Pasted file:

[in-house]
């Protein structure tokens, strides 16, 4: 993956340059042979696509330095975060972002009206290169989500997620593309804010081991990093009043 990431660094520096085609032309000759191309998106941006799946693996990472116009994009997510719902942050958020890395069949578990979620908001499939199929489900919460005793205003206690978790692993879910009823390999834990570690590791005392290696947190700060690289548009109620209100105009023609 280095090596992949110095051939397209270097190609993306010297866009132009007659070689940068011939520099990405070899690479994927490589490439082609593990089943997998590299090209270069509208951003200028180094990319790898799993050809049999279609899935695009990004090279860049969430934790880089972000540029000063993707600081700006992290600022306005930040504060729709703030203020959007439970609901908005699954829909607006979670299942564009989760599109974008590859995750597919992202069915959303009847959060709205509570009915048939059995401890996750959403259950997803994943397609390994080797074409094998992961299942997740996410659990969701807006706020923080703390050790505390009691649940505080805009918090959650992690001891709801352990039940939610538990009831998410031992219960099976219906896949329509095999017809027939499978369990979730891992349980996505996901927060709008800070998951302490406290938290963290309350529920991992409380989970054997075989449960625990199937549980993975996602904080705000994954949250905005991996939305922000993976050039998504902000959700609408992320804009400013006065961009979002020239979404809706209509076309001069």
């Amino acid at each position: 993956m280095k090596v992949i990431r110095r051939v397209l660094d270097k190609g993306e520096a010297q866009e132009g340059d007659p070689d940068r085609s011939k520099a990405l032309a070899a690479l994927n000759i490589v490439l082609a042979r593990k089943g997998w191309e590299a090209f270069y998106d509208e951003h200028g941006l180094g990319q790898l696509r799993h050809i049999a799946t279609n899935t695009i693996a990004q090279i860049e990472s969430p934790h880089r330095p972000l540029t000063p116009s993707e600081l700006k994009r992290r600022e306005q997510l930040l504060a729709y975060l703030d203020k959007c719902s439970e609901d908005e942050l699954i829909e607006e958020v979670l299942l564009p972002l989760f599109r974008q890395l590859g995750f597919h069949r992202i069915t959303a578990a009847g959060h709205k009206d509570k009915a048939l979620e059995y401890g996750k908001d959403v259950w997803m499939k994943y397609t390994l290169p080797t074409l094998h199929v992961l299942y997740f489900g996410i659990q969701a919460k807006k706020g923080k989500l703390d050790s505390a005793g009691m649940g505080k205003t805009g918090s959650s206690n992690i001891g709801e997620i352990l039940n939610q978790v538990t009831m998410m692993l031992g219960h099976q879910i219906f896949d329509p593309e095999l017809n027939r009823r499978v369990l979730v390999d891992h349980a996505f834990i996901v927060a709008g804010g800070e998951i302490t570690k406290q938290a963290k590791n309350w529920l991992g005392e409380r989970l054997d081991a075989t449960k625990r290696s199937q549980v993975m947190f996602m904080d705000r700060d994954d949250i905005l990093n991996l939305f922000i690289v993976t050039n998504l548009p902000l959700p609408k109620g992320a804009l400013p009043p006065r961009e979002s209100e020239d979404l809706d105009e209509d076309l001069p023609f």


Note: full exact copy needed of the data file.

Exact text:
[in-house]
């Protein structure tokens, strides 16, 4: 993956340059042979696509330095975060972002009206290169989500997620593309804010081991990093009043 990431660094520096085609032309000759191309998106941006799946693996990472116009994009997510719902942050958020890395069949578990979620908001499939199929489900919460005793205003206690978790692993879910009823390999834990570690590791005392290696947190700060690289548009109620209100105009023609 280095090596992949110095051939397209270097190609993306010297866009132009007659070689940068011939520099990405070899690479994927490589490439082609593990089943997998590299090209270069509208951003200028180094990319790898799993050809049999279609899935695009990004090279860049969430934790880089972000540029000063993707600081700006992290600022306005930040504060729709703030203020959007439970609901908005699954829909607006979670299942564009989760599109974008590859995750597919992202069915959303009847959060709205509570009915048939059995401890996750959403259950997803994943397609390994080797074409094998992961299942997740996410659990969701807006706020923080703390050790505390009691649940505080805009918090959650992690001891709801352990039940939610538990009831998410031992219960099976219906896949329509095999017809027939499978369990979730891992349980996505996901927060709008800070998951302490406290938290963290309350529920991992409380989970054997075989449960625990199937549980993975996602904080705000994954949250905005991996939305922000993976050039998504902000959700609408992320804009400013006065961009979002020239979404809706209509076309001069």
């Amino acid at each position: 993956m280095k090596v992949i990431r110095r051939v397209l660094d270097k190609g993306e520096a010297q866009e132009g340059d007659p070689d940068r085609s011939k520099a990405l032309a070899a690479l994927n000759i490589v490439l082609a042979r593990k089943g997998w191309e590299a090209f270069y998106d509208e951003h200028g941006l180094g990319q790898l696509r799993h050809i049999a799946t279609n899935t695009i693996a990004q090279i860049e990472s969430p934790h880089r330095p972000l540029t000063p116009s993707e600081l700006k994009r992290r600022e306005q997510l930040l504060a729709y975060l703030d203020k959007c719902s439970e609901d908005e942050l699954i829909e607006e958020v979670l299942l564009p972002l989760f599109r974008q890395l590859g995750f597919h069949r992202i069915t959303a578990a009847g959060h709205k009206d509570k009915a048939l979620e059995y401890g996750k908001d959403v259950w997803m499939k994943y397609t390994l290169p080797t074409l094998h199929v992961l299942y997740f489900g996410i659990q969701a919460k807006k706020g923080k989500l703390d050790s505390a005793g009691m649940g505080k205003t805009g918090s959650s206690n992690i001891g709801e997620i352990l039940n939610q978790v538990t009831m998410m692993l031992g219960h099976q879910i219906f896949d329509p593309e095999l017809n027939r009823r499978v369990l979730v390999d891992h349980a996505f834990i996901v927060a709008g804010g800070e998951i302490t570690k406290q938290a963290k590791n309350w529920l991992g005392e409380r989970l054997d081991a075989t449960k625990r290696s199937q549980v993975m947190f996602m904080d705000r700060d994954d949250i905005l990093n991996l939305f922000i690289v993976t050039n998504l548009p902000l959700p609408k109620g992320a804009l400013p009043p006065r961009e979002s209100e020239d979404l809706d105009e209509d076309l001069p023609f």